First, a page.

backend sso_portal
         # this is the webserver used to diplay the SSO login form
         mode http
         server sso_portal-1 my_web_server:80
    • If you want to use the built-in LUA Web server, use:

         lua-load sso_portal.lua
         # ...
      backend sso_portal
         mode http
         http-request use-service lua.sso_portal

Configure SSO SPOE

The haproxy-sso-spoe.cfg file contains information regarding which messages to exchange between the SSO SPOE daemon and HAProxy.

We recommend that you do not modify it and keep it as provided.

Specify SSO mappings

The file sso.map must contain the mappings between your different applications and the Host header.

# Host header                      <domain>/<app>
sp2010.mydomain.net                2010.mydomain.net/sharepoint2010
sp2013.mydomain.net                2013.mydomain.net/sharepoint2013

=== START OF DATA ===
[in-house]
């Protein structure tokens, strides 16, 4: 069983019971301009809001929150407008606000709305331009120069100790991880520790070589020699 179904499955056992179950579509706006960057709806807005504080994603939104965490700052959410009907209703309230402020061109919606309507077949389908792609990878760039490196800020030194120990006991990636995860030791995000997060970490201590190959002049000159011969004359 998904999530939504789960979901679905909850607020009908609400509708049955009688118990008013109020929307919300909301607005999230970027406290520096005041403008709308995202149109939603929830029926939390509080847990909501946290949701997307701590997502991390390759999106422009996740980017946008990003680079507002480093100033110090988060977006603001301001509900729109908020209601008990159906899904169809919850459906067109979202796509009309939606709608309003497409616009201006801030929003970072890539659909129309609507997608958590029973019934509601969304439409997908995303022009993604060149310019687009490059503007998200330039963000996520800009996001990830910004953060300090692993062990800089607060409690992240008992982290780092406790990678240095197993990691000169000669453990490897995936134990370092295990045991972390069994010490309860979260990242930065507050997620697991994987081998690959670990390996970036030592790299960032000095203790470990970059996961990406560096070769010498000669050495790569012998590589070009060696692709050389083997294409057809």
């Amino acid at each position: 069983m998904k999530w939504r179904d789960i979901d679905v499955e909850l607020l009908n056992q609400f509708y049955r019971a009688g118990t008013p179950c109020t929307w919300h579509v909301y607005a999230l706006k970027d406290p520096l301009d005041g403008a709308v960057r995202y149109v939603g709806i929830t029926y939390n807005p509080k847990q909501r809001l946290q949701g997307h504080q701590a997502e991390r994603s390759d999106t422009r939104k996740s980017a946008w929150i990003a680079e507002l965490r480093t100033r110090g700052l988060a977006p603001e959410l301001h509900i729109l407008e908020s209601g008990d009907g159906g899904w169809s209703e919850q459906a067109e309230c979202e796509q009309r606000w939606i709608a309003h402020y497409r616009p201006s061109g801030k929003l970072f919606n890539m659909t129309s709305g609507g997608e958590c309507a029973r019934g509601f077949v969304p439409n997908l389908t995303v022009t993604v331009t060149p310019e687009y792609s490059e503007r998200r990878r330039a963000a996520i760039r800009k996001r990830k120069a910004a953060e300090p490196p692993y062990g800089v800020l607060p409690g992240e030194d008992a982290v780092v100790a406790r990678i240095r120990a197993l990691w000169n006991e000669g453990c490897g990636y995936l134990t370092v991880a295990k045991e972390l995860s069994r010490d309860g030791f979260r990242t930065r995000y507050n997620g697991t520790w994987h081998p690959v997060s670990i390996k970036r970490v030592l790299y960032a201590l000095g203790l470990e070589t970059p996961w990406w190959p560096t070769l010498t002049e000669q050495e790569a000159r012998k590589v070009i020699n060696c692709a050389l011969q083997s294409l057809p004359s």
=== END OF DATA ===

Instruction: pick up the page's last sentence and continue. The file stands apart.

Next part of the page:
exchange2013.mydomain.net          2013.mydomain.net/exchange2013
stats.mydomain.net                 stats/stats

Configure the SSO daemon

The sso.ini file is the main configuration file of the SSO daemon. It must contain information about each application that you want to manage.

It uses a similar syntax to any typical Windows .ini file.

  • Lines starting with ; or # are comments.

  • Comments can appear at the end of any line when preceded by a space.

  • There are several sections in sso.ini:

    • The default section ([defaults]) contains default values. These values are inherited by each domain.